The coming of a new year is supposed to be a time of renewal, a season of hope.
But as we enter 2009 it has become a season of "I hope," as in:
"I hope I can make the mortgage payments."
"I hope I'll have a job," or, "I hope I'll find a job to replace the one I lost."
"I hope I can keep my business afloat."
"I hope I'll be able to buy the kids the things they need for school."
I can't remember the last time we entered a new year on such a pessimistic note.
Few things will cause more stress to families and individuals than financial problems, and the economy right now is creating a lot of those.
For most of us, there is a feeling of helplessness, that so much of what has happened in the last year, and so much of what is going to happen in the coming year, has been or will be completely out of our control.
Last year's spike in gas prices ate heavily into the budgets of the average household, and unlike people who live in major cities, shifting to public transportation just wasn't an option here. There just wasn't a lot of cutting back you could do on your driving, especially if you commuted to Boise to work.
Meanwhile, we watched as the big oil companies reported record multi-billion-dollar profits. Did any of those companies try to help out America by lowering their prices and profit margins? No. Greed ruled.
We watched the assessed valuation of our homes go up, and therefore our taxes, because the housing market had gotten completely out of control in terms of prices, a product of banks rushing to lend as much as they could without applying any sort of oversight with regard to whether or not people could actually afford the loans they were issuing. Greed ruled. Behind the scenes, they played monopoly money games with mortgaged-backed securities, a problem that wasn't addressed by any of the bailouts (but which remains the monster in the closet). When people began defaulting on those overpriced homes, the house of cards collapsed.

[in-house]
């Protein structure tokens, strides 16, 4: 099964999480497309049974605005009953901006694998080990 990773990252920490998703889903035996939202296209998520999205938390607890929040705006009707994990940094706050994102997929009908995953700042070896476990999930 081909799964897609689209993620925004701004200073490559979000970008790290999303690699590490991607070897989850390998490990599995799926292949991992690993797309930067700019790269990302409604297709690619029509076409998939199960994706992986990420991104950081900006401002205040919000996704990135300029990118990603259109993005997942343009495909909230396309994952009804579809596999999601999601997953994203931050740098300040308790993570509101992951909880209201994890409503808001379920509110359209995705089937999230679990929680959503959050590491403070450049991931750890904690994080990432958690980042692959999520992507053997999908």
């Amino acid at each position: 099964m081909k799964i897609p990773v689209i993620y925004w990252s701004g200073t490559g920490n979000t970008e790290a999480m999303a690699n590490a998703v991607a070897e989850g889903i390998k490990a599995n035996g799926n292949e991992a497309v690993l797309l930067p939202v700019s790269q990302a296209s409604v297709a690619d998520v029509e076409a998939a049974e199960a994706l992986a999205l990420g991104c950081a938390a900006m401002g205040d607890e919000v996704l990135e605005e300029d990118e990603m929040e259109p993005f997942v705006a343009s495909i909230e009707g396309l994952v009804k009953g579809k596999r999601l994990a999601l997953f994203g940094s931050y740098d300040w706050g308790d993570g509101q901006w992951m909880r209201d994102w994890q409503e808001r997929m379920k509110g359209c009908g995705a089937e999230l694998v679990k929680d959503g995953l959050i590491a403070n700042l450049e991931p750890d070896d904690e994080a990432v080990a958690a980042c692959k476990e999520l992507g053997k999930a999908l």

Taxpayers were then asked to pick up the bill for horrible greed-driven decision-making. And asked again and again and again until millions became billions which became trillions of dollars worth of debt our grandchildren will be paying on.
And what happened to the people who created the mess? They walked away essentially scott free, continuing their own lavish lifestyles of multi-million-dollar bonuses and half-a-million-dollar vacation/business meetings. The disconnect between the very rich in this country and the average citizen has grown so great that the rich didn't even understand why any taxpayer would object.
The bigger you were, the more you got bailed out.
Meanwhile, the little guy got nothing but the bill. We all got trickled on.
And after pouring all that taxpayer money into Wall Street financial institutions and banks, did it ease the credit crunch? No. They've been sitting on the money, afraid to lend it. It is obvious that in making decisions about what is good for America and what is good for themselves, the rich choose themselves.
Despite all the money being thrown around to everybody who is already rich, but nobody on Main Street who really needs it, the economy is not expected to turn around for at least another year.
Which means the average Joe on the street is going to continue to worry about being able to pay his bills. He'll continue to worry about his job security. He sees nothing but stress ahead for 2009.
I think everyone is hoping the new administration will pull a rabbit out of the hat and fix things right away. But the problems are so deep, so complicated, and so difficult to fix, you have to wonder why either Obama or McCain wanted the job in the first place.
So we enter 2009 with little hope but a lot of prayer. The average American will be asked to tighten their belts once again, but those belts have very few notches left in them.